Here are more details on the responses so far:
If you haven't yet participated in this survey, go to this link: http://ucanr.edu/oct19livestockwatersurvey/span>
- Author: Kathy Keatley Garvey
In this case, "all systems are sweet."
The three-day certificate course covers "everything in the world of honey," says director Amina Harris. It takes place from 9 a.m. to 5 p.m. each day in the RMI Sensory Building.
Attendees will taste, discuss and analyze approximately 40 varieties of honey from across the globe to hearing the latest in bee sting allergy research, Harris says. "The focus is on tasting honey using both the well-known Italian method taught at the Registry of Experts in Bologna alongside our own UC Davis research tasting protocols and techniques."
Joyce Schlachter, director of Food Safety and Quality, Crockett Honey, Tempe, Arizona. She worked in the honey business for 12 years. She audits honey processing facilities in foreign countries, and works with U.S. authorities, including Customs and Border Patrol in identifying fraudulent honey shippers.
Amy Myrdal Miller, nutritionist and owner of Farmer's Daughter Consulting, Sacramento. She is an award-winning dietitian, farmer's daughter, public speaker, author, and president of Farmer's Daughter® Consulting, Inc., an agriculture, food, and culinary communications firm.
Chef Mani Niall of Mani's Test Kitchen "Baker of the Stars." Niall is a professional baker and the author of two cookbooks, "Sweet and Natural Baking" and "Covered in Honey." Mani has traveled the U.S. and Japan, presenting varietal honey cooking demos for culinary students for the National Honey Board.
Orietta Gianjorio, member of the Italian Register of Experts in the Sensory Analysis of Honey. She is a professional taster, sommelier, and international judge of wine, olive oil, chocolate and honey. She launched her career in sensory evaluation 18 years ago at the Italian Sommelier Association.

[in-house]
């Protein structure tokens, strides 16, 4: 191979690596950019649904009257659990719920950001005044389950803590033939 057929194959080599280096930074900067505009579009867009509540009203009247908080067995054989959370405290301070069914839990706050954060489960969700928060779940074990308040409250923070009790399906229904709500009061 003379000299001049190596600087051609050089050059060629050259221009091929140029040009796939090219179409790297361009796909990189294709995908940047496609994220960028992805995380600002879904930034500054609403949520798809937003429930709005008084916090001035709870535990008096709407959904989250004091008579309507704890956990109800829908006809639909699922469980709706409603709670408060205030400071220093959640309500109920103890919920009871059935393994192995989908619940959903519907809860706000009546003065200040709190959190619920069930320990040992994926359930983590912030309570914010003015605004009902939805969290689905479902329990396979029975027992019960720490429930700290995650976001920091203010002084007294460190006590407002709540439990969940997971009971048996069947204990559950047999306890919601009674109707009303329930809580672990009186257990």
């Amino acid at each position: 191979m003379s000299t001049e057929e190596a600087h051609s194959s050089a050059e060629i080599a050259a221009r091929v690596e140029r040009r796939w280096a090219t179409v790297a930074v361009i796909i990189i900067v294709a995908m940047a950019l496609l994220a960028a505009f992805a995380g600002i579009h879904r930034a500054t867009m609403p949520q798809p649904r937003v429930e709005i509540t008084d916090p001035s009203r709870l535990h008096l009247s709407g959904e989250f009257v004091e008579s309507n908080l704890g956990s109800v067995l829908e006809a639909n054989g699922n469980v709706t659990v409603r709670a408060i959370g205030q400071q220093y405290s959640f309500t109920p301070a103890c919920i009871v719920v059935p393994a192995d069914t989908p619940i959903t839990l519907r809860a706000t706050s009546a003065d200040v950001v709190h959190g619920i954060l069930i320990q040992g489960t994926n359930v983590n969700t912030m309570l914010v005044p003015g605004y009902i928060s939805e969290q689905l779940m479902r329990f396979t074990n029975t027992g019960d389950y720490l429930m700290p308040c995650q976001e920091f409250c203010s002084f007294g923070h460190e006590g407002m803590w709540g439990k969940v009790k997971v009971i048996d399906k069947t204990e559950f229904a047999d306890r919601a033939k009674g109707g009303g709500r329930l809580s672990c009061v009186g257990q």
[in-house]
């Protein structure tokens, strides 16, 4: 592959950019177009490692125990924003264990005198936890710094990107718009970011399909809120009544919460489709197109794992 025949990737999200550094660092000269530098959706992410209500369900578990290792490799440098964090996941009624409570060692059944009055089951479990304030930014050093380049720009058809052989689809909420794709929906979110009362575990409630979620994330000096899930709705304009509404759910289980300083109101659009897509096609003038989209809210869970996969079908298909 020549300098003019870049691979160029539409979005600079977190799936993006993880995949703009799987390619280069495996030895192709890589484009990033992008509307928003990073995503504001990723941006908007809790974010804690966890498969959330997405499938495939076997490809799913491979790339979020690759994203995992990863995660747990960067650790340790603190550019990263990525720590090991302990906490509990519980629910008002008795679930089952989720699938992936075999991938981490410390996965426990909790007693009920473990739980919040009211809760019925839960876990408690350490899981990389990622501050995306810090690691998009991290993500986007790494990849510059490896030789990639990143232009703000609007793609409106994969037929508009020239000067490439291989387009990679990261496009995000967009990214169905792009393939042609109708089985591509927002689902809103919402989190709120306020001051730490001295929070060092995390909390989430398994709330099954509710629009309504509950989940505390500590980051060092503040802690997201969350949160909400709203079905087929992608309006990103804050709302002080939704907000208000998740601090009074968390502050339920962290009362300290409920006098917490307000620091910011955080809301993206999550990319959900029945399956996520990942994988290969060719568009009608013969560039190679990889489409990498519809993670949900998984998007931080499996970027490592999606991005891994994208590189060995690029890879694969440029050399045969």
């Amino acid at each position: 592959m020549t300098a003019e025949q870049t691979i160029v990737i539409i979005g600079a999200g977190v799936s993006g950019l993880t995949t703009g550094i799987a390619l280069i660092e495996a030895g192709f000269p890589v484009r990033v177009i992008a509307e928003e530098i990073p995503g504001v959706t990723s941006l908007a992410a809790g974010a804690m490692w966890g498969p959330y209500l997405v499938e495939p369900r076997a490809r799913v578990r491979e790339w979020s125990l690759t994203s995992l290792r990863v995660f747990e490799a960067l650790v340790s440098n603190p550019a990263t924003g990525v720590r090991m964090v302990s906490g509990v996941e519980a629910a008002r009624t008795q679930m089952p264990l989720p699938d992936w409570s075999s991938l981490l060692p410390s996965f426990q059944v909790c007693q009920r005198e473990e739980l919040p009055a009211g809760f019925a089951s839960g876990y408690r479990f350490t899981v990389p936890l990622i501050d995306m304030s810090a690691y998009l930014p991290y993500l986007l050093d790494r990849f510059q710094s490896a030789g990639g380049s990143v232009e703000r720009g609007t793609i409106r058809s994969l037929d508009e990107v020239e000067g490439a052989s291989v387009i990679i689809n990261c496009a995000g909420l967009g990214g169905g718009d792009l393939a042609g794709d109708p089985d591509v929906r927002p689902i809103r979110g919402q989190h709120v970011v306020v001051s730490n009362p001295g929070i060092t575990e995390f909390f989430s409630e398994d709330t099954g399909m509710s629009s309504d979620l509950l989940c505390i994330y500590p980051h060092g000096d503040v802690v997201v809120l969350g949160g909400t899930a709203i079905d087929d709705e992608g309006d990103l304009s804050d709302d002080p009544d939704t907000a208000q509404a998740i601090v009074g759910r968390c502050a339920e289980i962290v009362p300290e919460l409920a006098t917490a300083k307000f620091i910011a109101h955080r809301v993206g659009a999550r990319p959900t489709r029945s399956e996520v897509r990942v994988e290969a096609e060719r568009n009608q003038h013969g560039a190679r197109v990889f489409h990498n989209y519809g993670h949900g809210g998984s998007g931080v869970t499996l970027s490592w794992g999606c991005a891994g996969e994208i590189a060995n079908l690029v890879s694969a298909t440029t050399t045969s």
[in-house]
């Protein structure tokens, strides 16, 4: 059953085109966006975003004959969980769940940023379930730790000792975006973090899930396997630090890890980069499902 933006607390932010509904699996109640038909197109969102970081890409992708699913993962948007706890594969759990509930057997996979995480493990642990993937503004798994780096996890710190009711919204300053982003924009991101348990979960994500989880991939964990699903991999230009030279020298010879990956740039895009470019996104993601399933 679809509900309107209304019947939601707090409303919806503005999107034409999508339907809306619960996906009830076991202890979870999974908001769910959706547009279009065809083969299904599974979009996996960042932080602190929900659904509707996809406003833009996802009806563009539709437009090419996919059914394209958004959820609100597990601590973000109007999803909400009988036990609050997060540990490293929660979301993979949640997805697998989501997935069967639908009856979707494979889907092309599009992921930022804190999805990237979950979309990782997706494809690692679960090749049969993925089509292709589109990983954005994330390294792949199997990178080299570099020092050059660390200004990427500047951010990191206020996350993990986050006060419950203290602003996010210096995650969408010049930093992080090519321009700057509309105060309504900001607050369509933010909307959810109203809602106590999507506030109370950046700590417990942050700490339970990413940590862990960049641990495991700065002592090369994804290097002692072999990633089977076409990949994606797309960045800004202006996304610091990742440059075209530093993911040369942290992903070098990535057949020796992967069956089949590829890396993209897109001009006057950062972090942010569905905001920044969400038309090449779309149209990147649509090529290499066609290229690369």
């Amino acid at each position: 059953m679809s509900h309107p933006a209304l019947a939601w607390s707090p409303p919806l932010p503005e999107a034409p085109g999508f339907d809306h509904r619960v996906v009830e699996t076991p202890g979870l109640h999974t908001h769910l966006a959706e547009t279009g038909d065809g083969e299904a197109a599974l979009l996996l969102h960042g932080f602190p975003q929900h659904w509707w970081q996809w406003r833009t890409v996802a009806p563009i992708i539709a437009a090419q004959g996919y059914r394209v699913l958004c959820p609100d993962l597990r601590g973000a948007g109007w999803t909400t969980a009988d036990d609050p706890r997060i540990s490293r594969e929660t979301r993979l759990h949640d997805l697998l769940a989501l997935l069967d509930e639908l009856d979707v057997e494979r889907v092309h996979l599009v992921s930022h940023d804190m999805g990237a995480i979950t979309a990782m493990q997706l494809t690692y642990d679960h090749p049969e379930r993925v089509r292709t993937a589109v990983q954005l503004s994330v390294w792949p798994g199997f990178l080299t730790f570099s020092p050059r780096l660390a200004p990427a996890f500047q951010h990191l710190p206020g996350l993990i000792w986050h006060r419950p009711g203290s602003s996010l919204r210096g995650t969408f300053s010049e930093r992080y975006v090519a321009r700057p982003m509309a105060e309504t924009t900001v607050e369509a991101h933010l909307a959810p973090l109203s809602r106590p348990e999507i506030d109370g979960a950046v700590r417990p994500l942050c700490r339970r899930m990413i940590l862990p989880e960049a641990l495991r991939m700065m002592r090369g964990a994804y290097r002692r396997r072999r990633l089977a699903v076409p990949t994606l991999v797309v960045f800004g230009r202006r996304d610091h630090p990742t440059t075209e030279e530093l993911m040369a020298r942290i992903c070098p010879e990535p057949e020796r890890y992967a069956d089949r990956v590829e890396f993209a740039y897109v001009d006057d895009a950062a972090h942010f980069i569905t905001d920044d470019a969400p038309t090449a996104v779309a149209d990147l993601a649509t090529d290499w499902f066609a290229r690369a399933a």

Among the other instructors:
- Suzanne Teuber, M.D., a UC Davis professor in the Department of Medicine, who focuses on allergies
- Hildegarde Heymann, a world-renowned professor of sensory science, will explain exactly how our sensory apparatus works. (See more)
The introductory course uses sensory evaluation tools and methods to educate participants in the nuances of varietal honey, Harris says. Students will learn about methods of evaluation, stands and quality in this certificate program. It's geared for anyone interested in learning how to critically taste and assess honey. Using standard sensory techniques, packers, chefs, beekeepers, writers, food manufacturers, honey aficionados will learn about the nuances of varietal honey.
Extension apiculturist Elina Lastro Niño of the UC Davis Department of Entomology and Nematology faculty and director of the California Master Beekeeper Program, will provide an update on UC Davis bee research from 11:30 a.m. to 12:15 p.m. on Friday. (See program)
A few openings remain. The fee is $799 for the three-day course.Contact Amina Harris at firstname.lastname@example.org for more information.
What happens once an odorprint shows the presence of HLB? Visit the Research Snapshot to learn more.